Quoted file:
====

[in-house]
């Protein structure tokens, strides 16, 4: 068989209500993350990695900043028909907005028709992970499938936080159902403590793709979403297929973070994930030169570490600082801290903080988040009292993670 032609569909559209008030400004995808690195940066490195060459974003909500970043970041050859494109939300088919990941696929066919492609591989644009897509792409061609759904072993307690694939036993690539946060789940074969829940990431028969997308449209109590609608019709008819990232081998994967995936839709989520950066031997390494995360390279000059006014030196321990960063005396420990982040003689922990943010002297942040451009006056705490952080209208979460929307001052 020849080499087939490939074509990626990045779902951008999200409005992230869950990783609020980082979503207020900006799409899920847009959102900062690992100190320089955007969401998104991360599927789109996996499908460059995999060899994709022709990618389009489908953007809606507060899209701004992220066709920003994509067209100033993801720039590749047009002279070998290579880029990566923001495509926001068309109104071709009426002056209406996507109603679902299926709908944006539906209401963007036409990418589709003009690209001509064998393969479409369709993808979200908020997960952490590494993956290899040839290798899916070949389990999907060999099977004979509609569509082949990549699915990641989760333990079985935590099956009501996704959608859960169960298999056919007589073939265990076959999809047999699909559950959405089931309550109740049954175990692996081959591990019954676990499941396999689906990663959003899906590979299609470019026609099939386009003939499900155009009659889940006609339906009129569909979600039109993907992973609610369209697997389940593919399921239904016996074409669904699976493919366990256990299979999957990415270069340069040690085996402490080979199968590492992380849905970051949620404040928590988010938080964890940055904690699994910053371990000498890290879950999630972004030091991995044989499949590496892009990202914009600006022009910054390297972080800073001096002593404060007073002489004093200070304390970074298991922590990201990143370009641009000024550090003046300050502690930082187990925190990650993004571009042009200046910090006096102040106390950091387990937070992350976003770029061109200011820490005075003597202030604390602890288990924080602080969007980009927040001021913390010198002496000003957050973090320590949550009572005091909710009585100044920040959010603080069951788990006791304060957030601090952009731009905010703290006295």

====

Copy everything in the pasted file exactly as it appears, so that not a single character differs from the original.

[in-house]
């Protein structure tokens, strides 16, 4: 068989209500993350990695900043028909907005028709992970499938936080159902403590793709979403297929973070994930030169570490600082801290903080988040009292993670 032609569909559209008030400004995808690195940066490195060459974003909500970043970041050859494109939300088919990941696929066919492609591989644009897509792409061609759904072993307690694939036993690539946060789940074969829940990431028969997308449209109590609608019709008819990232081998994967995936839709989520950066031997390494995360390279000059006014030196321990960063005396420990982040003689922990943010002297942040451009006056705490952080209208979460929307001052 020849080499087939490939074509990626990045779902951008999200409005992230869950990783609020980082979503207020900006799409899920847009959102900062690992100190320089955007969401998104991360599927789109996996499908460059995999060899994709022709990618389009489908953007809606507060899209701004992220066709920003994509067209100033993801720039590749047009002279070998290579880029990566923001495509926001068309109104071709009426002056209406996507109603679902299926709908944006539906209401963007036409990418589709003009690209001509064998393969479409369709993808979200908020997960952490590494993956290899040839290798899916070949389990999907060999099977004979509609569509082949990549699915990641989760333990079985935590099956009501996704959608859960169960298999056919007589073939265990076959999809047999699909559950959405089931309550109740049954175990692996081959591990019954676990499941396999689906990663959003899906590979299609470019026609099939386009003939499900155009009659889940006609339906009129569909979600039109993907992973609610369209697997389940593919399921239904016996074409669904699976493919366990256990299979999957990415270069340069040690085996402490080979199968590492992380849905970051949620404040928590988010938080964890940055904690699994910053371990000498890290879950999630972004030091991995044989499949590496892009990202914009600006022009910054390297972080800073001096002593404060007073002489004093200070304390970074298991922590990201990143370009641009000024550090003046300050502690930082187990925190990650993004571009042009200046910090006096102040106390950091387990937070992350976003770029061109200011820490005075003597202030604390602890288990924080602080969007980009927040001021913390010198002496000003957050973090320590949550009572005091909710009585100044920040959010603080069951788990006791304060957030601090952009731009905010703290006295």